I woke up one morning and suddenly everything started going right. It was an uneasy feeling. I waited, but still the other shoe did not drop. No conditions were revealed. As the days continued to fly by and I realized that this was not a dream, I quit looking over my shoulder as much. Within months I’d have a home of my own, one job, a new city, and a fresh page. With Thanksgiving looming on the horizon, I felt that my heart would be especially filled with gratitude this year.
Instinctively, I breathed a sigh of relief … and a wave of guilt rolled over me.
I realized I had been holding my breath for fourteen years.
Fourteen years ago I was seventeen years old, and living in the same house I’m living in now. It was a strange holiday season … the first one after my parents had divorced. The responsibility fell on my shoulders to arrange how I would visit with all branches of the family within the same 24-hour period. I remember being filled with resentment, and somehow numb at the same time. Even then, I kept reminding myself, “This isn’t forever.”
But it was.
What I had convinced myself was a temporary nightmare, which I would awaken from with the blaring advent of adulthood, became a fixed reality. The family trauma led to anxiety and depression, which led to indecisiveness and lack of confidence, which led to seven years in undergrad because I couldn’t make up my mind, which led to a low-profile degree, which led to my moving home and working four jobs for five years until very suddenly … everything started going right.
Waiting with patience, hoping with optimism, and working with perseverance for things to change is – of course – an admirable trait. But I felt guilty because that wasn’t what I had been holding my breath for. I had been holding my breath because I was waiting for God to be “good” to me.
That breath of relief, loosely translated, meant: “Oh God, I’m so grateful that You finally got your act together! Thank You!” My heart sunk low when I realized the true nature of my flesh. It sunk even lower when I remembered the creeds I live by.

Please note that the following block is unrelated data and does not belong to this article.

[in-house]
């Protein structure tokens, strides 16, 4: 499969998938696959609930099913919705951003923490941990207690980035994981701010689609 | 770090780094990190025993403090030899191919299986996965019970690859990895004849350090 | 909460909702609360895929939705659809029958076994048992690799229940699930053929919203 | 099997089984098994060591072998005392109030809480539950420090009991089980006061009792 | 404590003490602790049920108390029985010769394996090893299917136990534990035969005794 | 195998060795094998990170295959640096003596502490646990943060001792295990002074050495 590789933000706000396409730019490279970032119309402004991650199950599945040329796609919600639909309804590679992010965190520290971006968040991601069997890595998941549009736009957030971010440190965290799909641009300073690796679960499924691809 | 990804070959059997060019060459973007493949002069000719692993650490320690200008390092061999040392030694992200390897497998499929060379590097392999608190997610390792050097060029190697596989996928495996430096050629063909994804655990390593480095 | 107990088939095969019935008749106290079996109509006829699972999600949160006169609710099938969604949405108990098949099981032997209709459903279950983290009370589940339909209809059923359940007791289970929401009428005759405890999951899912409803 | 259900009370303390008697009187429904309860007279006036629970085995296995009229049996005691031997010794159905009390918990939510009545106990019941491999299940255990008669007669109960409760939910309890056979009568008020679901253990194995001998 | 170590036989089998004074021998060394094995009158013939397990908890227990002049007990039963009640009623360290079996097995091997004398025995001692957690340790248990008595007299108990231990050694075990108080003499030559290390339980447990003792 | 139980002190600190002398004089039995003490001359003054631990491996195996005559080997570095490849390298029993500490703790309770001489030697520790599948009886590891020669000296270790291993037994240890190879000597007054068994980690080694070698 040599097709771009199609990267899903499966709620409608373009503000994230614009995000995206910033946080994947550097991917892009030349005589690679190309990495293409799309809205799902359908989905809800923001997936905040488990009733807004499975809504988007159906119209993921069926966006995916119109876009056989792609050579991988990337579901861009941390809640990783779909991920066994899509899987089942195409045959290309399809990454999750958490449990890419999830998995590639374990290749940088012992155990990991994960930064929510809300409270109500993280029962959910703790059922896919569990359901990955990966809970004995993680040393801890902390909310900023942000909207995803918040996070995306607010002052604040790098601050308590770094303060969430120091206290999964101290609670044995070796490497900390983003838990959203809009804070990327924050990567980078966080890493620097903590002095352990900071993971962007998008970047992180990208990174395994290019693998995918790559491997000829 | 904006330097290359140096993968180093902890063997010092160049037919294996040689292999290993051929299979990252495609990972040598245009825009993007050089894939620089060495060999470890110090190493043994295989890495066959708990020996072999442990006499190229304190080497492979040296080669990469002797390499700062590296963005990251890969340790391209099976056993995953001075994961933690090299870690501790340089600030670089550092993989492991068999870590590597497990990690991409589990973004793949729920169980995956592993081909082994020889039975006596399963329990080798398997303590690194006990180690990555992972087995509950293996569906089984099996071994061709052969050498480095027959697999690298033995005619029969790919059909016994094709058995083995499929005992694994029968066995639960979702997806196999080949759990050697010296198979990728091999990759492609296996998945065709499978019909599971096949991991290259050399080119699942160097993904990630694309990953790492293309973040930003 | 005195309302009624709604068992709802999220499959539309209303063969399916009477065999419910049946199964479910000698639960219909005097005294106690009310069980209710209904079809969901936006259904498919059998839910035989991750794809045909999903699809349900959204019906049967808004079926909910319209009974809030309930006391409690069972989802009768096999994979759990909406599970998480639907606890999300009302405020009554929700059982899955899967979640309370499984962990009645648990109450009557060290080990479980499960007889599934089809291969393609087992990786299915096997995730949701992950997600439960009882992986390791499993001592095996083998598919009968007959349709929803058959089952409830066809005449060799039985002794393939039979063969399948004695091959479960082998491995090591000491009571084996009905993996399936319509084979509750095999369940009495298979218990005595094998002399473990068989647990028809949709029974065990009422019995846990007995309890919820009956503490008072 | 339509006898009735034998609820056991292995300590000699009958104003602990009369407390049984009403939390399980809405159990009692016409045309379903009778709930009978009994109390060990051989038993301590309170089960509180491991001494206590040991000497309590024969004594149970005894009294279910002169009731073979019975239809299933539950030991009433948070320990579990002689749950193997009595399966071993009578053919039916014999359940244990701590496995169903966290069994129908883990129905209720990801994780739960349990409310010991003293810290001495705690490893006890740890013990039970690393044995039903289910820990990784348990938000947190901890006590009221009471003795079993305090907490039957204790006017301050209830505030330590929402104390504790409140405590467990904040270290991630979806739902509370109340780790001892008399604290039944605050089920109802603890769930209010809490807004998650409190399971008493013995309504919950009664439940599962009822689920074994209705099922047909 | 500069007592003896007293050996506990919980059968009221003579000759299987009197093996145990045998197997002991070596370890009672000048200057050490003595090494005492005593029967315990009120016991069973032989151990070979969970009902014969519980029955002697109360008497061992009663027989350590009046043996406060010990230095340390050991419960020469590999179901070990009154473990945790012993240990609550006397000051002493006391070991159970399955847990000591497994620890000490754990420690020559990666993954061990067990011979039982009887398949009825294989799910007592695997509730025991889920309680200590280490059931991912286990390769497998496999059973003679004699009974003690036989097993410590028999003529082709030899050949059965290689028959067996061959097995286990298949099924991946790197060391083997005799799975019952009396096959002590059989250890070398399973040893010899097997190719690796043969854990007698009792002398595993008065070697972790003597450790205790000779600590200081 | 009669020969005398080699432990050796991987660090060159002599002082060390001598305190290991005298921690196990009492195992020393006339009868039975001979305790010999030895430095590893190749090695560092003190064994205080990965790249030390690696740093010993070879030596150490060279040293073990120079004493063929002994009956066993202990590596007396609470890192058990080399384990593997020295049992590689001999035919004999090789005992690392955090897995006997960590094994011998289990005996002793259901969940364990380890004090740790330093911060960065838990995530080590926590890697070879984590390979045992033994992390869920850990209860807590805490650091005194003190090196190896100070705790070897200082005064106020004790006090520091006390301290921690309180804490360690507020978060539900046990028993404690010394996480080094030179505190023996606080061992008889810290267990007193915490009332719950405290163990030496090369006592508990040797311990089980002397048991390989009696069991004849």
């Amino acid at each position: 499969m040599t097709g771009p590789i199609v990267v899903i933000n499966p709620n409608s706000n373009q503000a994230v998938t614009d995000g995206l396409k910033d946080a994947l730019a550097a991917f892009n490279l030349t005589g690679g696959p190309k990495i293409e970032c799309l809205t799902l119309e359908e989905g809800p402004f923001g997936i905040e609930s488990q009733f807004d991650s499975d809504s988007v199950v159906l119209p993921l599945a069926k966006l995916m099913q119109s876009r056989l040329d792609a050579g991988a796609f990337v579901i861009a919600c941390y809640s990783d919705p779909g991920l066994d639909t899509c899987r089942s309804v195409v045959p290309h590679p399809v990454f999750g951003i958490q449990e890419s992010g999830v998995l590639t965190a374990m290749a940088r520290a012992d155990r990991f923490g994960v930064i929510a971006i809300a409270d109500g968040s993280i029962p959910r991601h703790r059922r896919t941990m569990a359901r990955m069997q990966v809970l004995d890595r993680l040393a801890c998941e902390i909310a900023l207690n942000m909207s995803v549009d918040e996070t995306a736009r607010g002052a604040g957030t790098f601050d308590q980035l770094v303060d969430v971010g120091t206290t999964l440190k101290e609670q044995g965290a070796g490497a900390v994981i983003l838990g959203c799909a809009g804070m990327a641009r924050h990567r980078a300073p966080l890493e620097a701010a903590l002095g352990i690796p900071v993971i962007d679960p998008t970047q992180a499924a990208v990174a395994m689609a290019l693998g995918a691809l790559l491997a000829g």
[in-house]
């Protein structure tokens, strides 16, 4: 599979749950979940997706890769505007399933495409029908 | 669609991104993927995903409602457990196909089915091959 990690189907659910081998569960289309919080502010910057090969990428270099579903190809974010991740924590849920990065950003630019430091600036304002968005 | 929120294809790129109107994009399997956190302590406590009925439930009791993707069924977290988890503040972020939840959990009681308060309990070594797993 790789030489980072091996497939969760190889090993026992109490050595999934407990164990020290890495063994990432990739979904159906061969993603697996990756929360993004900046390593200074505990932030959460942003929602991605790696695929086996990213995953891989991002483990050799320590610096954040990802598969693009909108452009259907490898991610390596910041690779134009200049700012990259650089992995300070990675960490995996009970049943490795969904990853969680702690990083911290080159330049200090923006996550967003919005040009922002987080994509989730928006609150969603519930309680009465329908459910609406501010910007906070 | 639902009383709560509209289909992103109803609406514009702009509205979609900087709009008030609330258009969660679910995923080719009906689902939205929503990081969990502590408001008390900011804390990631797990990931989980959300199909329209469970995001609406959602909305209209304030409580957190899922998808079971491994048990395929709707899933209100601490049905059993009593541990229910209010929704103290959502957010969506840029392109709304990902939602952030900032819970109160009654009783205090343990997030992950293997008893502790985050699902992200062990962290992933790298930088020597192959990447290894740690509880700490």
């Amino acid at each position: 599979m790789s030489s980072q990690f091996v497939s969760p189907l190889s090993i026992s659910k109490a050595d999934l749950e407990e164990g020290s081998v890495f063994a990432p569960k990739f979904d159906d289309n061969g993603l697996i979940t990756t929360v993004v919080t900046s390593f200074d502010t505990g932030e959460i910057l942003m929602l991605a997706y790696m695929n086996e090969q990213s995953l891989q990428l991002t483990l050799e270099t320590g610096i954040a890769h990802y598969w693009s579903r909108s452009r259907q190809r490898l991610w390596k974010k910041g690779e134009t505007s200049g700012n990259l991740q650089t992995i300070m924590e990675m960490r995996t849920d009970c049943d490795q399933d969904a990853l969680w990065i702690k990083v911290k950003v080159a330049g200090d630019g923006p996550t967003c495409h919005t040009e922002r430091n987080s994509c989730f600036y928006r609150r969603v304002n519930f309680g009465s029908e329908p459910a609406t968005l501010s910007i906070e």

Shema Yisrael, Adonai Eloheinu, Adonai Echad. There are many rules to Jewish prayer: when to stand, when to sit, when to bow. But the Shema is meant to be recited in whichever position you find yourself at the time. Why? Because it is a constant reminder to praise God and recognize His holiness no matter what circumstances we find ourselves facing in life.
Scripture supports this notion. Psalm 34:1 expresses David’s view, a man who was constantly under attack, scrutiny, and emotional siege. “I will bless the LORD at all times; His praise shall continually be in my mouth.”
If David could trust in God’s goodness in all that he went through, why couldn’t I? Why could I anticipate Thanksgiving this year with such a full heart, when in the previous years I had only gone through the motions? Was “goodness,” according to my standards, really so shallow of a word? Did it express a faith that was even shallower?
But then I felt a hand on my shoulder. I looked back only to see a kind smile.
I allow you to doubt Me, He said. Otherwise you’d never know Me. The relief you feel at knowing My goodness allows you to appreciate the depth of My compassion, My favor, My mercy, My love for you. It allows you the opportunity to tell others. Next time you’ll remember. So go … and sin no more.
After nearly fifteen years of feeling stuck, I dared to believe it was all right for me to draw breath. No longer was I only thankful for the relief I felt at recognizing God’s goodness, but I was able to see how often He had also been good to me in those fourteen years of waiting. The friendships I never would have found, the laughter I would have missed, the fact that even while I had to scrounge pennies I never went hungry. Even the wide array of jobs I’d worked suddenly was seen as a merciful way to keep me afloat. He had carried me all that time and He would continue to carry me.
Whatever you face this Thanksgiving, whether or not you feel as though there is much to give thanks for, I promise that one day you’ll look back and see the compassionate provision of our King. And even so much in that if He seems distant now, He is planning to appear very close in the future, and He can’t wait to meet you there.